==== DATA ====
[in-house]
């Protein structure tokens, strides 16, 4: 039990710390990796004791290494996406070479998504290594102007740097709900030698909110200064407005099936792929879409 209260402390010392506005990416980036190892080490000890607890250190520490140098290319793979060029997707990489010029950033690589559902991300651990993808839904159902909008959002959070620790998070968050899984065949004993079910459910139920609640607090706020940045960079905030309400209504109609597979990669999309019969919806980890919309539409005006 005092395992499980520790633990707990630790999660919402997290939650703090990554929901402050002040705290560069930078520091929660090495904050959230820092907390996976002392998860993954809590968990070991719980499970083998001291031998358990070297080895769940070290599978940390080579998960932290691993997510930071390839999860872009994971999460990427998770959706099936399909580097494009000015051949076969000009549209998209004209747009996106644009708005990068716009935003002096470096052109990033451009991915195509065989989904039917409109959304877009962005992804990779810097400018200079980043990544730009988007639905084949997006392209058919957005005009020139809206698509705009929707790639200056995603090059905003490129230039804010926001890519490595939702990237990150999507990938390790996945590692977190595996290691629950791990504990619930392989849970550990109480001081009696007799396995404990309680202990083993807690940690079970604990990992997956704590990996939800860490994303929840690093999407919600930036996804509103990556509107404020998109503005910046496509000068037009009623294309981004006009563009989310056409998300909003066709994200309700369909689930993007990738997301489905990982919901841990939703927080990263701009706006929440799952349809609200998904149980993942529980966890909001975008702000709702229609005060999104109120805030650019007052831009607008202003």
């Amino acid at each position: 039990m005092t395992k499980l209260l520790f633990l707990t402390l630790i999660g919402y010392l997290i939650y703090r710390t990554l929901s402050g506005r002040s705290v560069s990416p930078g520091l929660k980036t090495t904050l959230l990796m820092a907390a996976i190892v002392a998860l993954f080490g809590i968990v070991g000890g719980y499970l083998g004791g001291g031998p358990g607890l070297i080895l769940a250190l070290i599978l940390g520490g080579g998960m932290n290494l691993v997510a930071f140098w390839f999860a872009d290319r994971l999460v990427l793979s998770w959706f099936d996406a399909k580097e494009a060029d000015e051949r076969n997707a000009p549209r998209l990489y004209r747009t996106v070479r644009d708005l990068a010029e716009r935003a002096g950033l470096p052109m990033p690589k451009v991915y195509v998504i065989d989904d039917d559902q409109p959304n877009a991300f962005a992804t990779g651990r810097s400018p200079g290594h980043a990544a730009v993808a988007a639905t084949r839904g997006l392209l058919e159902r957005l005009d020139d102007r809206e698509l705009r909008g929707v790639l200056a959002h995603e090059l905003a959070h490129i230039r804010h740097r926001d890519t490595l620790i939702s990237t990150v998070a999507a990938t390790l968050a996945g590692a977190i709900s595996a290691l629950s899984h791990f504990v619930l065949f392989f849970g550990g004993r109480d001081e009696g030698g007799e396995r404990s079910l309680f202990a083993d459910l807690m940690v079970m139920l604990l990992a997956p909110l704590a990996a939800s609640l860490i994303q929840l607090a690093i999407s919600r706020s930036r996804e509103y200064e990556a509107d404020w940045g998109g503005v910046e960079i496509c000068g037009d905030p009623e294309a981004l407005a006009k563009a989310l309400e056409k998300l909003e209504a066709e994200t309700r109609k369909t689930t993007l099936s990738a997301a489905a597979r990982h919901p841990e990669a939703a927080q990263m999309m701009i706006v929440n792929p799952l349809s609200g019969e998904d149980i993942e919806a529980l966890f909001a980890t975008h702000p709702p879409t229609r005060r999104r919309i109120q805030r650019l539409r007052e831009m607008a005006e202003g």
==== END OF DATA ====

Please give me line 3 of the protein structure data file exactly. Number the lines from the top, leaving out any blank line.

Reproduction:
């Amino acid at each position: 039990m005092t395992k499980l209260l520790f633990l707990t402390l630790i999660g919402y010392l997290i939650y703090r710390t990554l929901s402050g506005r002040s705290v560069s990416p930078g520091l929660k980036t090495t904050l959230l990796m820092a907390a996976i190892v002392a998860l993954f080490g809590i968990v070991g000890g719980y499970l083998g004791g001291g031998p358990g607890l070297i080895l769940a250190l070290i599978l940390g520490g080579g998960m932290n290494l691993v997510a930071f140098w390839f999860a872009d290319r994971l999460v990427l793979s998770w959706f099936d996406a399909k580097e494009a060029d000015e051949r076969n997707a000009p549209r998209l990489y004209r747009t996106v070479r644009d708005l990068a010029e716009r935003a002096g950033l470096p052109m990033p690589k451009v991915y195509v998504i065989d989904d039917d559902q409109p959304n877009a991300f962005a992804t990779g651990r810097s400018p200079g290594h980043a990544a730009v993808a988007a639905t084949r839904g997006l392209l058919e159902r957005l005009d020139d102007r809206e698509l705009r909008g929707v790639l200056a959002h995603e090059l905003a959070h490129i230039r804010h740097r926001d890519t490595l620790i939702s990237t990150v998070a999507a990938t390790l968050a996945g590692a977190i709900s595996a290691l629950s899984h791990f504990v619930l065949f392989f849970g550990g004993r109480d001081e009696g030698g007799e396995r404990s079910l309680f202990a083993d459910l807690m940690v079970m139920l604990l990992a997956p909110l704590a990996a939800s609640l860490i994303q929840l607090a690093i999407s919600r706020s930036r996804e509103y200064e990556a509107d404020w940045g998109g503005v910046e960079i496509c000068g037009d905030p009623e294309a981004l407005a006009k563009a989310l309400e056409k998300l909003e209504a066709e994200t309700r109609k369909t689930t993007l099936s990738a997301a489905a597979r990982h919901p841990e990669a939703a927080q990263m999309m701009i706006v929440n792929p799952l349809s609200g019969e998904d149980i993942e919806a529980l966890f909001a980890t975008h702000p709702p879409t229609r005060r999104r919309i109120q805030r650019l539409r007052e831009m607008a005006e202003g």